The crowd at Spratt Stadium rose to their feet. It was scorching hot, but Charles finding the end zone was worth standing for.
Just as soon as the crowd rose, Charles hit the one-yard line and was forced sideways. Number 56 was charging hard in Charles’ peripheral.
A former track star and normally able to out-leg any linebacker, Charles surprisingly kept going horizontal. Eventually, he ran out of real estate.
The training camp crowd hardly muttered a word and took a seat.
Defenders don’t get many cheers in training camp. People prefer points. They want the big plays. Standing ovations almost always occur following positive offensive plays.
“They do seem to get a little more claps than we do, especially in those open practices,” Johnson laughed. “It’s an offensive league, so people cater to the offense a little more.”
Maybe so, but gameday brings a much different atmosphere.
Crowds feed off turnovers more than they do points. Sacks make fans erupt. Big hits draw attention to video boards with thousands of eyes hoping to see an instant reply.
Defense is what makes Arrowhead special.
“Big plays on defense can change a game and I think it takes a special person to make big plays consistently,” Johnson said. “I’m working hard at that goal of becoming a special player in this league.”
The Chiefs need DJ to be special in 2011.
After hitting rock bottom in 2009, the linebacker soared to new heights in 2010. It began the first weekend in January when Johnson picked off two passes for touchdowns in the 2009 season finale at Denver. It was his first time finding the end zone off an interception since entering the NFL in 2005.
Those big plays continued into the 2010 campaign where Johnson set career highs in tackles (122), passes defensed (16) and forced fumbles (4). Of course, he found the end zone again on a pick-six vs. Jacksonville that turned the tide on sluggish start.
The Chiefs rallied off 21 unanswered points after Johnson’s interception to cruise past the Jaguars 42-20.
“I want to be categorized as a big play-maker,” Johnson said. “I pride myself in that. I’ve always put the pressure on myself to make the big plays and want to do that consistently to help this team.”
Trailing 14-0 in Friday night’s preseason game against the Rams, Johnson came up big again. Like the picks in Denver and the interception vs. Jacksonville, this one was a potential game-changer.
Reading Rams QB Sam Bradford perfectly, Johnson disguised coverage and dropped into the throwing lane to deliver the type of interception only those with a rare form of God-given athletic ability can deliver.
“That was just a phenomenal play,” Head Coach Todd Haley said. “As I was watching it on tape, I just rewound it, rewound it and rewound it because the reaction, the ability to catch the ball, hang on to it when he hit the ground, not even really having it clean, and even trying to get up…”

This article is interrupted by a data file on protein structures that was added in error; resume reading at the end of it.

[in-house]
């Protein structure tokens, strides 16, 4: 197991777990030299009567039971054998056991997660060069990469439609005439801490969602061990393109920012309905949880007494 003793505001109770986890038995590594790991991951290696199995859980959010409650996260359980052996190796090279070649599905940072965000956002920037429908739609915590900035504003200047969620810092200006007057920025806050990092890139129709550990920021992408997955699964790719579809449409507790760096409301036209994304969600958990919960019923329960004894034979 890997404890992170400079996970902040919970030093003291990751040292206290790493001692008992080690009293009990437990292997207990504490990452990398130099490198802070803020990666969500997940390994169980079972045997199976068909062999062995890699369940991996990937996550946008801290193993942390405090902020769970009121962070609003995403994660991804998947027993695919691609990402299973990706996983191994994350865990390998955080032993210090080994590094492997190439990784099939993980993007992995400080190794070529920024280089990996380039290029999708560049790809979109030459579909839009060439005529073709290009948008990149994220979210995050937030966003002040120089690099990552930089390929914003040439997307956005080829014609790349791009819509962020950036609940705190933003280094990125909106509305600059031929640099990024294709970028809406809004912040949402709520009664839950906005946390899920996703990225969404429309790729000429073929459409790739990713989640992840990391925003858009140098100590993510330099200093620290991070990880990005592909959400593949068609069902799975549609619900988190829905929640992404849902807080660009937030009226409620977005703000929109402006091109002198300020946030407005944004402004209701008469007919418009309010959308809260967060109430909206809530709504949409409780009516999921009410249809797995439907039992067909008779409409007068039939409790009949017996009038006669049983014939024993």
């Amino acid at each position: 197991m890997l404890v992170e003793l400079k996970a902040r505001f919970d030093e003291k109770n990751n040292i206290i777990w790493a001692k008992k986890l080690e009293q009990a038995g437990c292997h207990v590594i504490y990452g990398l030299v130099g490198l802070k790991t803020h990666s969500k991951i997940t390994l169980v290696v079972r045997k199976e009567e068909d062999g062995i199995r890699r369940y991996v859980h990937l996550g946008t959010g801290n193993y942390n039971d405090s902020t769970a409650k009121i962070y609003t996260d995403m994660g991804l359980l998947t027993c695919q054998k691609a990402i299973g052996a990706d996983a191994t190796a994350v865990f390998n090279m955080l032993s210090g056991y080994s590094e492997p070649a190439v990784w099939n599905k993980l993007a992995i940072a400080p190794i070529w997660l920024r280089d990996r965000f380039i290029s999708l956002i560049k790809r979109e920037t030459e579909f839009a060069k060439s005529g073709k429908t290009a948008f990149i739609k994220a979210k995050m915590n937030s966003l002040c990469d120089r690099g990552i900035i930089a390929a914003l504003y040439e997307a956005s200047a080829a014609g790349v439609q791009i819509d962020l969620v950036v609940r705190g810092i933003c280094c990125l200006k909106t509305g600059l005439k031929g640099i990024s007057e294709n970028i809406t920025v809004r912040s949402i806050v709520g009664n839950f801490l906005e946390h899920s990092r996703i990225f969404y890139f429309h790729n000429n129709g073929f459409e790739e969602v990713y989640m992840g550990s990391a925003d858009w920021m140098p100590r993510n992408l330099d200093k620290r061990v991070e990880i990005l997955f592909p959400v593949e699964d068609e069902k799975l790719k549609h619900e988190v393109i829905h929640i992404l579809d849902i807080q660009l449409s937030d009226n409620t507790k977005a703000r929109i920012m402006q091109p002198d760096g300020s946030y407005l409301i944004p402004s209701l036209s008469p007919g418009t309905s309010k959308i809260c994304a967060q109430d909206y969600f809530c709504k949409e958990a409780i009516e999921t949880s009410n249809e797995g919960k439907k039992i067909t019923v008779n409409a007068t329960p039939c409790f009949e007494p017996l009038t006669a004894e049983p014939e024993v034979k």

Like an ace pitcher taking the hill to stop a losing streak, Johnson’s big play breathed life into a lethargic stadium. The leaping INT stopped the bleeding from St. Louis’ dominating start and put the Chiefs within 10 yards of making the contest a one-score game.
Johnson altered the momentum of an entire game on a single play. It made a lopsided game close again.
“When you can make some plays like that, game-changers, and get a sack and do some things he’s been doing, that’s good stuff,” Haley said. “If we can get him to show up like that throughout the year, that would sure be a good thing for our defense.”
Johnson, along with fellow 2005 draft pick
That tenure, coupled with his big-play ability, has pushed Johnson into natural leadership role on a young Chiefs defense.
“I definitely have a physical and vocal leadership role on this team,” Johnson said. “The verbal part is coming more and more. If you look around the locker room, I’m one of the older guys now. I feel guys look at me for guidance or leadership and I’m glad to be a part of that.”
This season, Johnson has the opportunity to take his career to the next level.
He’s always shown flashes of game-changing potential, but didn’t reveal true play-to-play consistency until last season. Johnson has shown flashes of leadership as well; but he’s never been asked to be the defense’s guiding veteran presence.
This year, Johnson is in a position to do something he hasn’t done before. He wants to become special and, for the first time of his career, in a position to do so.
“He did some really, really good things last year and he did some really good things in training camp but I think he can be even better, and that’s the exciting thing for all of us,” Haley said.